Buyers and lenders assume their greatest risk during take-off. When a buyer purchases a dental practice, there is always a requirement of security held by the lender. That security is to minimize the lender’s risk of loss and provide some form of “guarantee” of the loan against personal equity. Patient retention, staff retention, overhead affordability, loan repayments, and practice growth all need to support the ability for the new buyer to reach cruising altitude, increase predictability of operations, and realize profit. That predictability gives the lender reassurance that the loan will be paid and the owner reassurance that a steady income can be generated for their efforts.

For dentists selling their practices, the transition out of ownership can be likened to a pilot landing the plane. Minimizing the turbulence in your practice sale, metaphorically landing the plane, and closing the deal takes preparation of your corporation share structure and lease, a solid financial strategy with your advisory team, transition planning for your staff and patients, and the right communication to support a transfer of ownership.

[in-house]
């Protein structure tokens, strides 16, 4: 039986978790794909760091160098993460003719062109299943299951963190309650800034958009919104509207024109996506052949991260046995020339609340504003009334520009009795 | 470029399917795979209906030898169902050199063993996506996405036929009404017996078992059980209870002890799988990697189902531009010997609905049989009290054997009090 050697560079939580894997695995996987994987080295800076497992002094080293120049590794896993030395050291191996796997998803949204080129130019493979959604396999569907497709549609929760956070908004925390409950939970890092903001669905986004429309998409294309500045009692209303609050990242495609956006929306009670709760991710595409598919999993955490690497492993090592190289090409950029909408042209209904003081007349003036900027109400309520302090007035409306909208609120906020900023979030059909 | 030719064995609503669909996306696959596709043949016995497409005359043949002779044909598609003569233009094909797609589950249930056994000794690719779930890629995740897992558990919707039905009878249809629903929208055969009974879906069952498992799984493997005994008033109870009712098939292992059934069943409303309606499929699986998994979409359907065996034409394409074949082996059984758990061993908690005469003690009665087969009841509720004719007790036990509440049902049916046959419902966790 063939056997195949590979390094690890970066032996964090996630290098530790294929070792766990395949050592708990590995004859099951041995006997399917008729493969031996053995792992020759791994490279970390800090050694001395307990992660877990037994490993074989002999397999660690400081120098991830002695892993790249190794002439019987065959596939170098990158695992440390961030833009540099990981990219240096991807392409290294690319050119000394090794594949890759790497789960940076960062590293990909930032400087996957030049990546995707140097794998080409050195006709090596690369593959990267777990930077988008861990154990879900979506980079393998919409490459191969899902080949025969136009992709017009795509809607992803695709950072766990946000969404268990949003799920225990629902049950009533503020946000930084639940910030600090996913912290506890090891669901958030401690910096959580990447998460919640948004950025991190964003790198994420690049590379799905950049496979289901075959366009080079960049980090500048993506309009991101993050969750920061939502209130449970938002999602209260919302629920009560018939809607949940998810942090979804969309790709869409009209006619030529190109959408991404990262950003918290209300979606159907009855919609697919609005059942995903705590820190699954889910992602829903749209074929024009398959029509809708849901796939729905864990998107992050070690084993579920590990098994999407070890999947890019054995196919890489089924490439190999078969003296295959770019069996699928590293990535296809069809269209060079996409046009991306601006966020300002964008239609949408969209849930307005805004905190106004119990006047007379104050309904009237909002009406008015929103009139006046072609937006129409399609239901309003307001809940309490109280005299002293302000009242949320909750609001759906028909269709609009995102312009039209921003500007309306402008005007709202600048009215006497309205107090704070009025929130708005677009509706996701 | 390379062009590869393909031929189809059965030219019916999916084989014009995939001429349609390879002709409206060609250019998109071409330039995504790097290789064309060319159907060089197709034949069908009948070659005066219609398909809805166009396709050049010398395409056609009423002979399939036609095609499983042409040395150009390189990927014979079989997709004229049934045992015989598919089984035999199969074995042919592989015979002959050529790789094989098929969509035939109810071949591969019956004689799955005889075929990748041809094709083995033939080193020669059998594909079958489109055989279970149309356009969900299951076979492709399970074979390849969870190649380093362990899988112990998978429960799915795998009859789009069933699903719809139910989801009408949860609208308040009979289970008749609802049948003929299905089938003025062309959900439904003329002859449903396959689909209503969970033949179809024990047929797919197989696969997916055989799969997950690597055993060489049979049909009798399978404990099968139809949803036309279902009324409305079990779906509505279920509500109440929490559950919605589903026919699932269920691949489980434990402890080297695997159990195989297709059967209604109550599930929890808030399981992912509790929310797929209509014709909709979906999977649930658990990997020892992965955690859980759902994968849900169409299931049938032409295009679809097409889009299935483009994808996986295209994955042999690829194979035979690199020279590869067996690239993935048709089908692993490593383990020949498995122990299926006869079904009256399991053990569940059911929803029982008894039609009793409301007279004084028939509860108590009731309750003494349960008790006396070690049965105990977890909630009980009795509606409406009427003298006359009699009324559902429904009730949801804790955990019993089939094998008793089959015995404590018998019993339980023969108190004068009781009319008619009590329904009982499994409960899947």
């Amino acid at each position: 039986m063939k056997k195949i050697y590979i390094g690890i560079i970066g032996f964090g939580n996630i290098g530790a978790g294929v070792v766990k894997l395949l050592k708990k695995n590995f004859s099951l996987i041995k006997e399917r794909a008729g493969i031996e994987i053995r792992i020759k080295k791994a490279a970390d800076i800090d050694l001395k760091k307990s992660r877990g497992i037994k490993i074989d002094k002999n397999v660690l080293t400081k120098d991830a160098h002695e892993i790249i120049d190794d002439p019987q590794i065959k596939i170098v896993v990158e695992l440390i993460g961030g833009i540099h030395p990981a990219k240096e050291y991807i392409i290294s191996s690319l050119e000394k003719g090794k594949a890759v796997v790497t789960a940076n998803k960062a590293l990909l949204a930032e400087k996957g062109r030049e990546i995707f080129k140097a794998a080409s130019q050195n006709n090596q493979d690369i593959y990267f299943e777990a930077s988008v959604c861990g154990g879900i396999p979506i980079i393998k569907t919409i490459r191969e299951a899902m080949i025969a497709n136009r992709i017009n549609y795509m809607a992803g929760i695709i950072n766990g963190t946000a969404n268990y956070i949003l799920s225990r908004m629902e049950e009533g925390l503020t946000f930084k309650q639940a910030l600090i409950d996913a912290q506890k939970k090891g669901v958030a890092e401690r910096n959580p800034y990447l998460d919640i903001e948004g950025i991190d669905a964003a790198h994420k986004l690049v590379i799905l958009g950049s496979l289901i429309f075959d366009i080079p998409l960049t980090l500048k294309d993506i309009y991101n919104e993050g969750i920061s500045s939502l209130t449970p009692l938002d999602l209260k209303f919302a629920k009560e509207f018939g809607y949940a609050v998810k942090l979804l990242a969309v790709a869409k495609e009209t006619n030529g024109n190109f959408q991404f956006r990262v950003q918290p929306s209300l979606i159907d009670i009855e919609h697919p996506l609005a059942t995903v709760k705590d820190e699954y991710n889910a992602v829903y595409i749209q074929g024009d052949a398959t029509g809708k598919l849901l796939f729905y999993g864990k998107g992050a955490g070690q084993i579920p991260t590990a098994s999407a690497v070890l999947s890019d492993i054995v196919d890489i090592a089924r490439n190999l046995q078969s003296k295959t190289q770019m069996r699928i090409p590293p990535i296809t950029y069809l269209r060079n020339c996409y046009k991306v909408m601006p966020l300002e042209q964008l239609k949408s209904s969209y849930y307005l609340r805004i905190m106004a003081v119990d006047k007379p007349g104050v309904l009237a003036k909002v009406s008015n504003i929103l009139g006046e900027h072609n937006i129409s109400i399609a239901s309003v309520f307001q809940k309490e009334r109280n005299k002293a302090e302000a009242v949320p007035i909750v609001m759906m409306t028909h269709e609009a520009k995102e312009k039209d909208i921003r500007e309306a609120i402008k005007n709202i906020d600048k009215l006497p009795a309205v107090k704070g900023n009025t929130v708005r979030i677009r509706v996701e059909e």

In every transition out of ownership, the seller will consider three areas of importance. These include their financial goals of sale, their ideal transition plan, and the right fit in personality and philosophy of care of the buyer. The importance of each of these three considerations can vary and is individual to each owner. The volume of dentists looking to purchase a practice continues to exceed the number of practices available. As such, finding a buyer for a practice is not typically a rate limiting step in the transaction. But a signed letter of intent is not a signed purchase agreement. A signed letter of intent is simply a boarding pass.